While it’s a bit of a cliche, I do believe we are living in different times. It’s hard to dispute that there have been radical shifts in technology and geopolitics in the last decade which call into question many long held institutions and traditions.
The stability and centrality that education used to have in our society and political landscape no longer exists. Education is under threat from diminishing funding and money being syphoned off by for-profit institutions who are driven by a dollar value, not a civic service. The education sector is ripe for change, and dare I say it – disruption. What I’d like to point out is that it’s not the nice easy disruption we’re so used to reading about – you know plugging an app into a vaguely defined problem and spouting how it will change lives with little to know evidence and the falling over in just over 20 months. No, I’m talking about the hard stuff – rethinking the actual underlying models of education. It needs to adapt to a changed environment or it will die out. Education needs to re-establish itself, define its core values and find new ways to deliver them.
There are a variety of ways this could be done – but one area I am particularly interested in is Time. At the moment education, and higher education in particular, is built on a transaction based on a set unit of time. Degrees at every institution around the world are based on this model – explicitly or masked by more “appropriate” terminology. Learning is structured around time and broken into units to make studying and teaching more manageable. But when you throw a concept like Lifelong Learning into this model how does it work? Well for starters it’s completely unsustainable, the cost to get just one degree can take a lifetime to pay off. How can that work if the time unit went from 3 to 30 years? 4 to 40? So what if we rethought those units of time? What if we adjusted the measurements and assessment of learning beyond a single transaction or unit? What if we looked at learning over the longer term and structured learning around that? What if we moved away from the transactional method and focussed on building, developing and maintaining relationships instead? There’s also the notion of timeliness – how accessible is the course at the times when I want to study? When it comes to degrees – they’re not. You study at the times that are determined by the institution. Now there is already work being done in these areas – but it’s still at the fringes and nowhere near the mainstream. There’s huge potential in this space and more broadly when you consider that the underlying technologies, assessment practices and support systems would all need to change and adapt too. (If someone wants to pay me to do the research around this, outline and build a prototype – get in touch!)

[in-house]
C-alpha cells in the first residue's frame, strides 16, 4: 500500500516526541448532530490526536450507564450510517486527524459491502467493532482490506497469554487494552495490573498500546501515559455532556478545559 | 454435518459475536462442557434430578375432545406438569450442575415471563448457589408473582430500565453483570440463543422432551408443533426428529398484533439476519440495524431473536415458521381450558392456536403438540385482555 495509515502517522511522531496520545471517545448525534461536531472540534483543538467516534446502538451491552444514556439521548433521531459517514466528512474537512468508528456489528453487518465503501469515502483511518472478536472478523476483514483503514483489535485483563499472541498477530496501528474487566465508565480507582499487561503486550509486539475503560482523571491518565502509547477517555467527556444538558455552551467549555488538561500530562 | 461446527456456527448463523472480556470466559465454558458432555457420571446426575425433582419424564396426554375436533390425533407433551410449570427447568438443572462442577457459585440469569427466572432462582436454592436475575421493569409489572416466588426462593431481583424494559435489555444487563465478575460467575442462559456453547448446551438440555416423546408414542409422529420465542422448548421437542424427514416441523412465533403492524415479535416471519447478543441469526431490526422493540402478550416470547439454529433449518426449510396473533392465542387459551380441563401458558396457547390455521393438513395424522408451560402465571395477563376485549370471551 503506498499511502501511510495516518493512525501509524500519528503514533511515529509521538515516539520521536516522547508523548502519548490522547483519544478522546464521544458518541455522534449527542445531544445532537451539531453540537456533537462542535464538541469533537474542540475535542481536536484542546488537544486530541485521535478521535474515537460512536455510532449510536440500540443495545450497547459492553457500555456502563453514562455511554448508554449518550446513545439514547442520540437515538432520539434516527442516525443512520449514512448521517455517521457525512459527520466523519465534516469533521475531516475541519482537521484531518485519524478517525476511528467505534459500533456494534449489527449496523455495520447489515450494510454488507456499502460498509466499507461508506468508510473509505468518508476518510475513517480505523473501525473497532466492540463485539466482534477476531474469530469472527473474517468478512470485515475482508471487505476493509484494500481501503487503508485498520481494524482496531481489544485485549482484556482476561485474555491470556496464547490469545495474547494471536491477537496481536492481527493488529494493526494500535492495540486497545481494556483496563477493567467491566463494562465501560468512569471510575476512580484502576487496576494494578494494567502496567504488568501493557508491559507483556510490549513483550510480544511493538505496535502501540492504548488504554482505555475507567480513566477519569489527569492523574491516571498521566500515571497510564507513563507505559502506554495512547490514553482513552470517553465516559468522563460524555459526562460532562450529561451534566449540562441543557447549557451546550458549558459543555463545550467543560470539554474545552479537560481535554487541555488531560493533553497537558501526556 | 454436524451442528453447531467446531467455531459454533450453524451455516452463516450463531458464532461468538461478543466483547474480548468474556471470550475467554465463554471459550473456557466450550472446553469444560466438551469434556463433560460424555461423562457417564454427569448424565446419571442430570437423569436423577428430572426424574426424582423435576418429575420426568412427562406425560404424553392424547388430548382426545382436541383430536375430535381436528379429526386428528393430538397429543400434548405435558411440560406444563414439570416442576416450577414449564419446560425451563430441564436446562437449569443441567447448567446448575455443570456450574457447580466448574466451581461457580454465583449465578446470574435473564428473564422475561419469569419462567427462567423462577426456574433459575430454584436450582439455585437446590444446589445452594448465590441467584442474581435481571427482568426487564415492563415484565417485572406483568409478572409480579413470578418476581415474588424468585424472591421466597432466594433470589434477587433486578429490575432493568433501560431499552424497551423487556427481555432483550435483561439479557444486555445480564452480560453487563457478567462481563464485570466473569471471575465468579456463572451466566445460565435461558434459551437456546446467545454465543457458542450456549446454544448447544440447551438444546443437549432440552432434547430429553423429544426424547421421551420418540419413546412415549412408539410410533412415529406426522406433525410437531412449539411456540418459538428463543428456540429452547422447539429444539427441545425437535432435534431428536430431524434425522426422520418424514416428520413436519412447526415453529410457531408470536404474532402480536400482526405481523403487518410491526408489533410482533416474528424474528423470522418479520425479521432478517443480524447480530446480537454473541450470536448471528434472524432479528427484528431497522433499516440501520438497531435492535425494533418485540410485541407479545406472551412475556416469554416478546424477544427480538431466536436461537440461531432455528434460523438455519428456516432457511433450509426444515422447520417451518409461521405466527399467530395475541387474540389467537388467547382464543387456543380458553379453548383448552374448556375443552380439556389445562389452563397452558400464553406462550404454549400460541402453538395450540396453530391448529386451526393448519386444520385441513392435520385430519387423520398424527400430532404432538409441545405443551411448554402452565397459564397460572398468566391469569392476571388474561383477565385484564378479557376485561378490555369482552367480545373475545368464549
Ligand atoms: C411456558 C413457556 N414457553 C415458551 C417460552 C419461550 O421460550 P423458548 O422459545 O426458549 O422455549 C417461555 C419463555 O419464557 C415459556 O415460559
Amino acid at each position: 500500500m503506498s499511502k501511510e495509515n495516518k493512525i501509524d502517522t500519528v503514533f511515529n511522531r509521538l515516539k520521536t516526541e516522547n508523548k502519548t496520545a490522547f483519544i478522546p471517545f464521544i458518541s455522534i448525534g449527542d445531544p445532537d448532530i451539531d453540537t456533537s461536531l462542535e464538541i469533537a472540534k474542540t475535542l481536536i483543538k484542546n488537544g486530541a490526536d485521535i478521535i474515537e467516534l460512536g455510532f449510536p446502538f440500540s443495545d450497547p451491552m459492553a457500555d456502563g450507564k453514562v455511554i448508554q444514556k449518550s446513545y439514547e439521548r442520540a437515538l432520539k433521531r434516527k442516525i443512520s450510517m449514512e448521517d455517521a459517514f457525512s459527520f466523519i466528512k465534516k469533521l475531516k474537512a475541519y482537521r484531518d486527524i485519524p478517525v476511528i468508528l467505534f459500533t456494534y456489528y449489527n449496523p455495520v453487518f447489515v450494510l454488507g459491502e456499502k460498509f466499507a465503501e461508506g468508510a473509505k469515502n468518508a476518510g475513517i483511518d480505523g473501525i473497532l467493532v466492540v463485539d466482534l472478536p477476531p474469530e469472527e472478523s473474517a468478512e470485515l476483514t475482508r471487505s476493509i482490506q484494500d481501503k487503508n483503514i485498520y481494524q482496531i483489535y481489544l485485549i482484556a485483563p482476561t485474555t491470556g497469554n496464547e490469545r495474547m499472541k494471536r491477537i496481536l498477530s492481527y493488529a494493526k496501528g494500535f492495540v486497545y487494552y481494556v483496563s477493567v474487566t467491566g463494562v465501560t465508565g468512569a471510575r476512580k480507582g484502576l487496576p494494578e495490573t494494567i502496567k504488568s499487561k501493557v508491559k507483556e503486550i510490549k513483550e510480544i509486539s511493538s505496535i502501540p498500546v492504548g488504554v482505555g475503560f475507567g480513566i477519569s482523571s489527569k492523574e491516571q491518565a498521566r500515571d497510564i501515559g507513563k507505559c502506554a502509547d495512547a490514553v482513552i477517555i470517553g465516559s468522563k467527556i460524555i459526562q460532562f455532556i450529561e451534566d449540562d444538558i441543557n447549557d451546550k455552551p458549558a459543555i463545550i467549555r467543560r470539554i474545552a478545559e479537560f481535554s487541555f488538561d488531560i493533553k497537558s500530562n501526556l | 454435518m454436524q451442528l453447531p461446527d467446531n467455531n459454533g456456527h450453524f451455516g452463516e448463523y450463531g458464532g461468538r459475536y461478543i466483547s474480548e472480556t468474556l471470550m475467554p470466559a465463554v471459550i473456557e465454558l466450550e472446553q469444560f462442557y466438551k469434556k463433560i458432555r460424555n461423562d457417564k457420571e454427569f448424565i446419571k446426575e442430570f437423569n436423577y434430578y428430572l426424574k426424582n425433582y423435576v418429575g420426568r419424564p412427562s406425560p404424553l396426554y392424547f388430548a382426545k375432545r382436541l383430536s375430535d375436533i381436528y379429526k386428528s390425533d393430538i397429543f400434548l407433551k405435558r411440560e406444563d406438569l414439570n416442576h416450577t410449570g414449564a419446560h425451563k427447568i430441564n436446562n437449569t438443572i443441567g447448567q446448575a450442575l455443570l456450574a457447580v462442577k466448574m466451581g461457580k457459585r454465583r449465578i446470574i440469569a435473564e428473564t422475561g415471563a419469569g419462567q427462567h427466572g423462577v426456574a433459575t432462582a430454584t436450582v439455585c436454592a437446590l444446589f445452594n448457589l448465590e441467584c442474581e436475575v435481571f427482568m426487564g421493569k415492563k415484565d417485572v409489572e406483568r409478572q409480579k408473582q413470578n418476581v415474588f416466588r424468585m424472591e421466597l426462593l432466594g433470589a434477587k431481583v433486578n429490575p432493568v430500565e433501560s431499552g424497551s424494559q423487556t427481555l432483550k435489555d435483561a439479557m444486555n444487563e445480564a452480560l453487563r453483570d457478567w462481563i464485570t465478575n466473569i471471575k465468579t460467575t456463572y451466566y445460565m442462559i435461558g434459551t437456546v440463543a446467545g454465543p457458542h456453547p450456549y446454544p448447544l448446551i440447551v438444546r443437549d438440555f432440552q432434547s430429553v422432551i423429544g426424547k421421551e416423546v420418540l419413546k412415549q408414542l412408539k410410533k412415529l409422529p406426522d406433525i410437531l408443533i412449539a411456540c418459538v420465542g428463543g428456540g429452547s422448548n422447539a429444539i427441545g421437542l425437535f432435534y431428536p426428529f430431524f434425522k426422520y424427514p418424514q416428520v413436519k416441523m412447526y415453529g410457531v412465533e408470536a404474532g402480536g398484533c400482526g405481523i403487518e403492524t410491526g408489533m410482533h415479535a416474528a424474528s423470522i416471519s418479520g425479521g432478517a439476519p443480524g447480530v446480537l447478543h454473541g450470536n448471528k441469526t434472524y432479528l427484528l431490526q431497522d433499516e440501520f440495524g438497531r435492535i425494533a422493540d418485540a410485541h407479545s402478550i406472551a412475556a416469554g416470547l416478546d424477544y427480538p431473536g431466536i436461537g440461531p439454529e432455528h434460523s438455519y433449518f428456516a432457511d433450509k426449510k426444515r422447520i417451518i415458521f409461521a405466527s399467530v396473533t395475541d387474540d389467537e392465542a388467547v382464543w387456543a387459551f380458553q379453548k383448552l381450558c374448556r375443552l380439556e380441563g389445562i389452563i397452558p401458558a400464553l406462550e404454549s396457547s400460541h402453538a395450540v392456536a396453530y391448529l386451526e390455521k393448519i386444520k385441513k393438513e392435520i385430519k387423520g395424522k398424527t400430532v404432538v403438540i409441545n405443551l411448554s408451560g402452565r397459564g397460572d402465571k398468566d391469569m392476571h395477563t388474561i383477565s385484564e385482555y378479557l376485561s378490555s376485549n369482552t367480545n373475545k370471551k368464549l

One other area of possibility is in Aggregation and Cooperation. There are potential money savings and efficiencies on offer in online education, they just haven’t been explored yet. The focus of online learning so far has been on automation – of removing the teacher and social interactions to focus on content delivery and coded responses. All this fluff about Personalised & Adaptive Learning is just trying to replicate the role of the teacher by removing the teacher, and all without evidence that this is actually a good thing. It seems built on this premise that we actually want robots and not humans to inform our Learning. Where there is real efficiency is to move to a model that decreases the amount of replication across institutions. Unfortunately the corporatisation of public services has forced universities into a faux state of competition – when what is actually required is greater cooperation. If there was one way to guarantee significant and ongoing cost savings it would be to allow, demand and support educational institutions to provide aggregated offerings, to share and reuse resources – not just content, but teachers, support staff and resources. The elitism that has surrounded higher education will surely rear it’s head, but I think that’s one structure that is worth disrupting. Universities have to stop being nostalgic for ideal like Collegiality and Scholarship and started creating new ways to embed them. When you think about it, publishers have capitalised on the divisions in higher education to make a huge profit by in essence doing just this. I think to reclaim that money and invest it where it’s needed – in supporting students and not burdening them with the cost and debt.
The disruption required in a education won’t be found in an app, a technology or shifting control from one institution to another (sorry MOOCs). It will come from rediscovering our purpose and redeveloping the models to suit this new age.